But the real Joan went to Southampton University, not Cambridge, she had long flirted with the communist party etc. etc. Her advocate was her daughter, not her son. So it really is a long list of points that goes beyond dramatic licence, in my view its a different story, a good story but actually fictional. I have always had an issue with that. It doesn’t matter how well observed the cars, costume and design match the period. If the facts are so bent, it’s not based on it is just very loosely inspired by. All said and done this is a film worth seeing.

The Future of TV

TV but not as we know it

So what is the future of TV as we know it?

Many years ago at the Royal Institute, I said that broadcasting would centre around live appointment to view tv, so a reduction in recorded programmes, particularly entertainment shows. That has happened, most of our Saturday night shows now have big live shows as part of the format. I also predicted that MIMO and FOMO would become significant components in scheduling strategy. Today if you don’t actually watch Love Island you “Miss It and Miss Out” and that fear drives views. Obviously, because social media will be full of spoilers, viewers have to watch, the “Fear of Missing Out” is real. Now streaming is shaping the future of TV. More significantly, where advertisers spend their money is changing the face of TV.

Will broadcast TV survive? That’s an interesting question. The big difference between broadcast and on-line was the linear schedule versus the on-demand of on-line, but we now see more live event streaming. The appointment to view has crossed into the on-line world with my daughters making a note of the expected upload of the next Sam and Colby video on youtube.

There’s a debate about sVoD against aVoD. sVoD is, of course, the Netflix subscription Video on Demand model while aVoD is the ad-funded model of youTube. All these services are known as “OTT”; Over The Top as in over the traditional TV services. The demographics of the viewer dictate the type of business model. Subscriptions are relatively high and tend to be funded from the Bank of Mum and Dad. That’s where the younger viewers tend to get their access to SVoD while preferring the content on the aVoD platforms

.All of this is bad for traditional broadcasters unless they can migrate their offering to some kind of OTT platform they will be doomed. In the UK, we are seeing the emergence of the ITV hub, which is a offers both ad-funded content and subscription services. Youtube is actually doing the same, you can free your self of the adverts by paying a subscription. Apple, of course, offers the PPV, pay per view.

Traditionally content providers got the cost of making the content plus a fee, and in the UK they kept (past tense is intentional) or shared the IP or intellectual rights. This meant they were free to resell the material and develop secondary revenue streams. However, Netflix keeps the rights, they have to, the content sits on their platform across the world for years. Any secondary use of the content threatens their business model. This means they have to develop healthy margins allowing a worthwhile production fee. They also have to build great relationships with their producers, and they are doing this and doing it well.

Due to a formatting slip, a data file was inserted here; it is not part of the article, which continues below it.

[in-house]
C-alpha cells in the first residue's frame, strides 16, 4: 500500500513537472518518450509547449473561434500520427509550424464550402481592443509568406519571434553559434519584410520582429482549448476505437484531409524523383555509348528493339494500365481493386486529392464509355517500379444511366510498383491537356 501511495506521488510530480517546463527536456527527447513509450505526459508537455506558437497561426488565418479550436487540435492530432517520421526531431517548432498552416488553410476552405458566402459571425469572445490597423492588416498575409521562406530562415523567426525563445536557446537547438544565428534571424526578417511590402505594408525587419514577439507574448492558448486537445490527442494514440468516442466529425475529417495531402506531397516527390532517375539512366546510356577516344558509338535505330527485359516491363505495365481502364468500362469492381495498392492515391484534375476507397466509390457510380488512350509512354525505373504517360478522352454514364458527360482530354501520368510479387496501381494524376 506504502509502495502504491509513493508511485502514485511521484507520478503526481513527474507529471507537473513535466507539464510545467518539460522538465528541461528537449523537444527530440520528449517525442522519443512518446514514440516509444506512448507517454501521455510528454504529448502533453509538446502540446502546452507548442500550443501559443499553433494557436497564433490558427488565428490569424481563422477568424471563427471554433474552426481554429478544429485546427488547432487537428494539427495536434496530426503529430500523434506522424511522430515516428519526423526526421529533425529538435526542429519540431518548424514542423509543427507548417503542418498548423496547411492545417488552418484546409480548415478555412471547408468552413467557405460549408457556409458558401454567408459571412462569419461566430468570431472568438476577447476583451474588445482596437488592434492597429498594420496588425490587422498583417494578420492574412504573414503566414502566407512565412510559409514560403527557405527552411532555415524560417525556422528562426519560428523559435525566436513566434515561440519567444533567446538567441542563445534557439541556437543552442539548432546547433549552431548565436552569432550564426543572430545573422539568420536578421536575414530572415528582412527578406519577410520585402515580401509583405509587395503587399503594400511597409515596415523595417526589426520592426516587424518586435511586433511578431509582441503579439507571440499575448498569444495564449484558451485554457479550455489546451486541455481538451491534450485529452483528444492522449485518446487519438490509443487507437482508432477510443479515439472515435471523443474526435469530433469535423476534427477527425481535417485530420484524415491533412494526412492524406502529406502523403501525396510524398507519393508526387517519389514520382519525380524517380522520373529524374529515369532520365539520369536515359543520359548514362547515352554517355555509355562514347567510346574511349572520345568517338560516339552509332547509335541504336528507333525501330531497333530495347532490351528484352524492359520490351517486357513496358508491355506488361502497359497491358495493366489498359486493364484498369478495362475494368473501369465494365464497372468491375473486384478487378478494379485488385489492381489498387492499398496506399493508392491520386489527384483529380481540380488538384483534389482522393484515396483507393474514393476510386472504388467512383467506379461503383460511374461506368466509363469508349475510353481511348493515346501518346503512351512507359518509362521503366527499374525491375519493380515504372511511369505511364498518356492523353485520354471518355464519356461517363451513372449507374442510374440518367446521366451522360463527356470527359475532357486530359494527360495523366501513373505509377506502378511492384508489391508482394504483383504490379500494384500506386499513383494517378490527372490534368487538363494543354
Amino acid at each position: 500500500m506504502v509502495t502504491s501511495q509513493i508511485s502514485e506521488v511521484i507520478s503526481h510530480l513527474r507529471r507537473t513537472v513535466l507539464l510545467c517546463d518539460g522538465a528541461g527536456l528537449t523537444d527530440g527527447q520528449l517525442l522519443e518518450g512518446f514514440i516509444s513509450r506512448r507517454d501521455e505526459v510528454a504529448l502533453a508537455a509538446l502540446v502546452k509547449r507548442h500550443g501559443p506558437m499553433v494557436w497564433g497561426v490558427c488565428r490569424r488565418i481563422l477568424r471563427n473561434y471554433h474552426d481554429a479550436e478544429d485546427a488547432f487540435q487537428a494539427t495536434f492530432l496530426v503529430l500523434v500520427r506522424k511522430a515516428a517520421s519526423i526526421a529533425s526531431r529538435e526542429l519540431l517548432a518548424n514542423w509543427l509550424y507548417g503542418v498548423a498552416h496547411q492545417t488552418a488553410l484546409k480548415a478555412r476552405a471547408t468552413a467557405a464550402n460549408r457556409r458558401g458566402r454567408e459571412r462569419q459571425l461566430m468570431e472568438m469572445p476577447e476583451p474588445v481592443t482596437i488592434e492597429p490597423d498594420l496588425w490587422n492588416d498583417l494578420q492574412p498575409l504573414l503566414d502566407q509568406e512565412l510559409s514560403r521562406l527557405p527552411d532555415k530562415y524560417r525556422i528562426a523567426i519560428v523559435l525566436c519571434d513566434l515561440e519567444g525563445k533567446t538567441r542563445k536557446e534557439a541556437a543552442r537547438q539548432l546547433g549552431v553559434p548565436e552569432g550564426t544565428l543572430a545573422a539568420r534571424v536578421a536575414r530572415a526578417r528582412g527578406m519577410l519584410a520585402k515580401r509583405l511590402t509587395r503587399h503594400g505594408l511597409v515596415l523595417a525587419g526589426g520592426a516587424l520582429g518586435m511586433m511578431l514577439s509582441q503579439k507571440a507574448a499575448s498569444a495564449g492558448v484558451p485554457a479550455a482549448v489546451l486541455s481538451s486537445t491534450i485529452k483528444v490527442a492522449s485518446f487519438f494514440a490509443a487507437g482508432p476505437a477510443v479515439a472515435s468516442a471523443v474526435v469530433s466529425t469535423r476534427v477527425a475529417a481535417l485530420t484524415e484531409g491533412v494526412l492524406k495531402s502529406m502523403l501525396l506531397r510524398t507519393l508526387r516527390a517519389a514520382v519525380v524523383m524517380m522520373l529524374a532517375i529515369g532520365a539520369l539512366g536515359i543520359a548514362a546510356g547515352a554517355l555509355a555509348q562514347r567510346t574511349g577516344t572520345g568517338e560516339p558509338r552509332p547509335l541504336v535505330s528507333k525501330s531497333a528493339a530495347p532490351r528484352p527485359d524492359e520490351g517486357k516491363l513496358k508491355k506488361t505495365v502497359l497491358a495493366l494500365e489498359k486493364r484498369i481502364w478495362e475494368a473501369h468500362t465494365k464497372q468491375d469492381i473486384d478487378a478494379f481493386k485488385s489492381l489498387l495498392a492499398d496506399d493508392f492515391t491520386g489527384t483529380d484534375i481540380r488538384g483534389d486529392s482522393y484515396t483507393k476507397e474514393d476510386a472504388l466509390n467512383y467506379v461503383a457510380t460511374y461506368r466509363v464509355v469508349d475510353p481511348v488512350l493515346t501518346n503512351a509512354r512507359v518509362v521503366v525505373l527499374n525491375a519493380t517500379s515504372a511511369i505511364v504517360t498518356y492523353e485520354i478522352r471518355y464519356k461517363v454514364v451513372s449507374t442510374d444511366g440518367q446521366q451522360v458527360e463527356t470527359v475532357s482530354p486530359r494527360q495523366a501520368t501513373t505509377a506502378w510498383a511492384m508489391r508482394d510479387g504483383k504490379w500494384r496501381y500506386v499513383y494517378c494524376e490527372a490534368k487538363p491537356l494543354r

If I were in the business of making TVs or if I were a broadcaster or channel owner I’d be worried. If I were a traditional platform owner like Sky or Astro I’d be super concerned. Why pay $60 minimum for a cable or satellite service? Incidentally, I have always found “cable cutting” a bit of a strange phrase in the UK. We never really had cable TV, going instead straight to satellite which of course has no cable.

Eventually, Satellite TV will cease. Traditional Broadcasters will continue the move on-line. Even though the BBC is protected from the uncertainty of ad dollar funding because of the licence fee. It will come under pressure, and the licence fee will have to evolve. We need to keep the BBC as is; let’s keep one part of our life in national ownership. Not allowing it to descend into the hell of dumbed-down commercialism. iPlayer will see the BBC continue in some form, but we need to explore how we pay for it.

The future of TV content is excellent, we will all just be watching using different forms of delivery. The cable and satellite services will be the first to go, There will be heavy competition for our subscriptions, but the consumer will dictate the market. I don’t want to be paying out for three or four services because the content is fragmented across platforms and providers, Disney ITV HUB, Netflix Amazon etc.

I think to ensure their TV business stay relevant, the manufacturers will do a basket deal. All the VoD’s will offer the services for a one-off payment through on their smart TVs, that’s the future of TV. Mobile will do the same through the handset manufacturers.

As for Advertising, I hope it dies a death as we all move onto influencer marketing. Youtube is about to be overshadowed by Tic Toc. And we will all wake up to the fact that get rich schemes are a giant scam, and social media will face a crisis of funding.

Jonathan Glazier

Creative executive & multi-camera director in digital and television media, Consulting with and inspiring teams to reach their creative potential.